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Putin losing key ally over war?

A key ally of President Vladimir Putin is becoming increasingly outspoken in his criticisms of the Kremlin over its execution of the war in Ukraine.

The news comes as Russia seemingly retreats from suburbs around the Ukrainian capital and other areas of the country.

Ramzan Kadyrov’s willingness to criticize top Kremlin officials directly, and thus indirectly criticize Putin, is notable. It reveals rising tensions in Russia’s elite over the absolute failure to subjugate Ukraine.

The leader of the Russian republic of Chechnya, Kadyrov is a former rebel who fought against Russia in the First Chechen War of the mid-1990s. Kadyrov and his father then switched their allegiance to Putin during the Second Chechen War between 1999-2000. Rewarded with dictatorial political power and the Kremlin’s patronage, Kadyrov has ruled Chechnya with an iron fist. His forces are responsible for grievous human rights abuses, including forced disappearances, torture, and murder.

A Chechen force likely numbering in the low thousands is now fighting in southeastern Ukraine, including around the port city of Mariupol. These forces appear to spend much of their time producing videos of staged urban combat that are then released on pro-Kadyrov social media channels. Kadyrov’s personnel have also been caught pretending that looted Ukrainian goods are actually humanitarian aid deliveries from Chechnya. But the Chechens have also suffered significant losses. Temporarily visiting his forces in Ukraine, Kadyrov has claimed personal credit for their sacrifices. Yet it’s clear that Kadyrov is becoming increasingly frustrated with Moscow.

Earlier last week, Kadyrov released an odd video in which, while swiveling in a chair in one of his opulent offices, he complained that Russia’s lead negotiator in talks with Ukraine was making too many compromises. Then, on Sunday, Kadyrov escalated by publicly lambasting Putin’s chief press officer, Dmitry Peskov. Kadyrov appears to dislike Peskov over the latter’s occasional reminding of the Chechen leader as to who ultimately rules Russia.

Posting to his very active Telegram feed, Kadyrov complained that Peskov had defended Russian TV host Ivan Urgant even though Urgant had criticized the war in Ukraine and left Russia. Kadyrov contrasted Peskov’s treatment of Urgant with the experience of Chechen forces in Ukraine who “sit in a cold trench for several days.” The strongman complained that Peskov had not offered congratulations over Putin’s awarding of a lieutenant general rank to him (Putin awarded that rank last week in recognition of the Chechen military service in Ukraine — although, perhaps interestingly, Putin did not award Kadyrov the higher rank of colonel general). Kadyrov asked why Peskov did not “comment more delicately” so as to boost Chechen morale. He concluded that Peskov’s “priority scale” is unacceptable and “we need to do something about it,” followed by a suggestive pause.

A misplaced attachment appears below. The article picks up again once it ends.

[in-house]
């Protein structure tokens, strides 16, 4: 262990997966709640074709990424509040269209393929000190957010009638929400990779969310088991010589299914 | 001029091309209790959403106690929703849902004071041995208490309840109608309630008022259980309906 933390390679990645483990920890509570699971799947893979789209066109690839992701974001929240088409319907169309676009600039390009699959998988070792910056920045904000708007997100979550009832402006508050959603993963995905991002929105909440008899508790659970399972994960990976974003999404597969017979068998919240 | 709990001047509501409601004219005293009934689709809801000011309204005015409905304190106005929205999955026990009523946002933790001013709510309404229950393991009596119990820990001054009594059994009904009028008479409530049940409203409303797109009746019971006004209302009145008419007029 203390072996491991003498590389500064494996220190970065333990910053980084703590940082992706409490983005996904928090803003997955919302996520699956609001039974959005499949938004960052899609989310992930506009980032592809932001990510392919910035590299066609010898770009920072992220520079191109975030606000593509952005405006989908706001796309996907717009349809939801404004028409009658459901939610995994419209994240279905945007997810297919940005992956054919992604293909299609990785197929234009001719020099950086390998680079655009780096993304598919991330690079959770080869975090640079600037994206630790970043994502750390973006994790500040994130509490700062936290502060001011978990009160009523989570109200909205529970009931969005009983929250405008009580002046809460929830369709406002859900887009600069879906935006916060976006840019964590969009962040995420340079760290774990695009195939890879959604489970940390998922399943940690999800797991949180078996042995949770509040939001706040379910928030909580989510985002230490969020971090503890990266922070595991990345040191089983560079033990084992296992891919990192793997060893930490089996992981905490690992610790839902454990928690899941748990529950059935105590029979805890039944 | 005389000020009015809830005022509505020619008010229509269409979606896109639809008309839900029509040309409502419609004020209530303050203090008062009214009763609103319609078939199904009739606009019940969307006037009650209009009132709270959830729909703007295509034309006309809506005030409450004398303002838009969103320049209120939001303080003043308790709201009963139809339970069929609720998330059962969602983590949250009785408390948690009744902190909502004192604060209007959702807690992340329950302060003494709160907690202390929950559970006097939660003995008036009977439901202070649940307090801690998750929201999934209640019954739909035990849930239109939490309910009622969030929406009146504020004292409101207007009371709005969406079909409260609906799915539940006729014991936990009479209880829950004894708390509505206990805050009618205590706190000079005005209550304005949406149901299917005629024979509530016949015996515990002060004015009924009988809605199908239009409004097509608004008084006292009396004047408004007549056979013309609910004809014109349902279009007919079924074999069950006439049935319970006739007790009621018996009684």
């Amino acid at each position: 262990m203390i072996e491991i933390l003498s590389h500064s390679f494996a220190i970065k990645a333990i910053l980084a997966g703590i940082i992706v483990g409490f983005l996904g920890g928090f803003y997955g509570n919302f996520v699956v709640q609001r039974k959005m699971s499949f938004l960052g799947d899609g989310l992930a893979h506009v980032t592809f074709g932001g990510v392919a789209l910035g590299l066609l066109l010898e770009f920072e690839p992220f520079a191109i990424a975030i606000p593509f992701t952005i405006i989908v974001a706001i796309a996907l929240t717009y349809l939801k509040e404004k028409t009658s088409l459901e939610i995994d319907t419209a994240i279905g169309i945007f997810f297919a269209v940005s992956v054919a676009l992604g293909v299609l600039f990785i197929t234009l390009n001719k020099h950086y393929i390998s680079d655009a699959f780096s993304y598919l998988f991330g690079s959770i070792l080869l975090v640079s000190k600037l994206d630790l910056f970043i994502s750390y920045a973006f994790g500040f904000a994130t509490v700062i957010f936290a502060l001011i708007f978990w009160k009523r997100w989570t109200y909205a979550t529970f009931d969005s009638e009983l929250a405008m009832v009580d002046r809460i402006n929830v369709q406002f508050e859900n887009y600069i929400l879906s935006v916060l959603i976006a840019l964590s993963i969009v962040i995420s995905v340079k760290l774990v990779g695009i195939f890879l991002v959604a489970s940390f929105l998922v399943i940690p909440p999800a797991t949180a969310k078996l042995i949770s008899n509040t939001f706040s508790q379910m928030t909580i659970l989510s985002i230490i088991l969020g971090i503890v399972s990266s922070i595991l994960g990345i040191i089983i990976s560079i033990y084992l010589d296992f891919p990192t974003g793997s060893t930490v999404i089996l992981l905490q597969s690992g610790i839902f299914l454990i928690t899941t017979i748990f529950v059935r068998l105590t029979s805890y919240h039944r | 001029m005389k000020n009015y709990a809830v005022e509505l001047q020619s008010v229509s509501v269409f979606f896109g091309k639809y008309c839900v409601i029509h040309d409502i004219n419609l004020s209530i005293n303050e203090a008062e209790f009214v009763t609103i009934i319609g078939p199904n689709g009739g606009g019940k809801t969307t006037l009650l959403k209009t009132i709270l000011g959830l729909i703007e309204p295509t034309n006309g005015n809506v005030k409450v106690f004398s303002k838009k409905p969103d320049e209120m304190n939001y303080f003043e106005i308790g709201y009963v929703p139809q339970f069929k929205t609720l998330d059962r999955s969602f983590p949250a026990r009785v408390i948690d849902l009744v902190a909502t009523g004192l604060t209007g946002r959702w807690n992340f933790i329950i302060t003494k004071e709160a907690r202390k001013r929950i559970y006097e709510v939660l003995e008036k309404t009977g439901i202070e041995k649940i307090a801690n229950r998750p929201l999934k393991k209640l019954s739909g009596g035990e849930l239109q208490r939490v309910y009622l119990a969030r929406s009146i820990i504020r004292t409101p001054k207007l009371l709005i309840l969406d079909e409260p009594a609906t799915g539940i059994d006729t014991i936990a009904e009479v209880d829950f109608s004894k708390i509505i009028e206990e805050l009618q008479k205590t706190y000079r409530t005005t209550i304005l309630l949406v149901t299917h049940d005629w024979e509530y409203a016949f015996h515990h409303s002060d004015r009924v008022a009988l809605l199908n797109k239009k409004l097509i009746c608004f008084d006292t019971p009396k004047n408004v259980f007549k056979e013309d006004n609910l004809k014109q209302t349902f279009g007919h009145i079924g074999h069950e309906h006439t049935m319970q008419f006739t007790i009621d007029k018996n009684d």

This is a striking message to send so publicly to one of Putin’s very closest aides. It leaves no doubt as to Kadyrov’s frustration with the Kremlin. Kadyrov’s pledge “to do something about it” is a not-so-subtle reference to his penchant for violence and intimidation. Kadyrov is known as a loose cannon willing to assassinate critics for their perceived slights. Putin tolerates this activity because he prizes Kadyrov’s domination over Chechnya and because Kadyrov offers the Kremlin a deniable proxy for the most sensitive of assassinations. It is likely, for example, that the 2015 assassination of Boris Nemtsov by Kadyrov allies was carried out with Putin’s approval. Where Kadyrov is seen to behave with erratic viciousness, such as when his allies threatened to decapitate a retired federal judge and his family earlier this year, he is quietly summoned to Moscow and told to calm down.

It’s highly unlikely that Kadyrov would act against Peskov. Doing so would risk a personal affront to Putin that the Russian leader simply could not tolerate. Still, political tensions are clearly growing both inside the Kremlin and at the Russian frontier. Dozens of Russian intelligence and military officers have been restricted or detained following the disastrous invasion. Pro-Putin oligarchs, central to the Kremlin’s patronage-loyalty networks in the security services, are also furious over Western sanctions that have seized their yachts and foreign residences. Calculated but public challenges to Putin’s authority, Kadyrov’s outbursts put the Russian president in an even more challenging position. As a frontier republic, Chechnya’s even slight dislocation from the Kremlin is something that cuts against Putin’s almost theologically vested objective of a greater Russia.

Put another way, Kadyrov’s frustration signifies the tip of an increasingly unstable pressure cooker.

–Washington Examiner News Service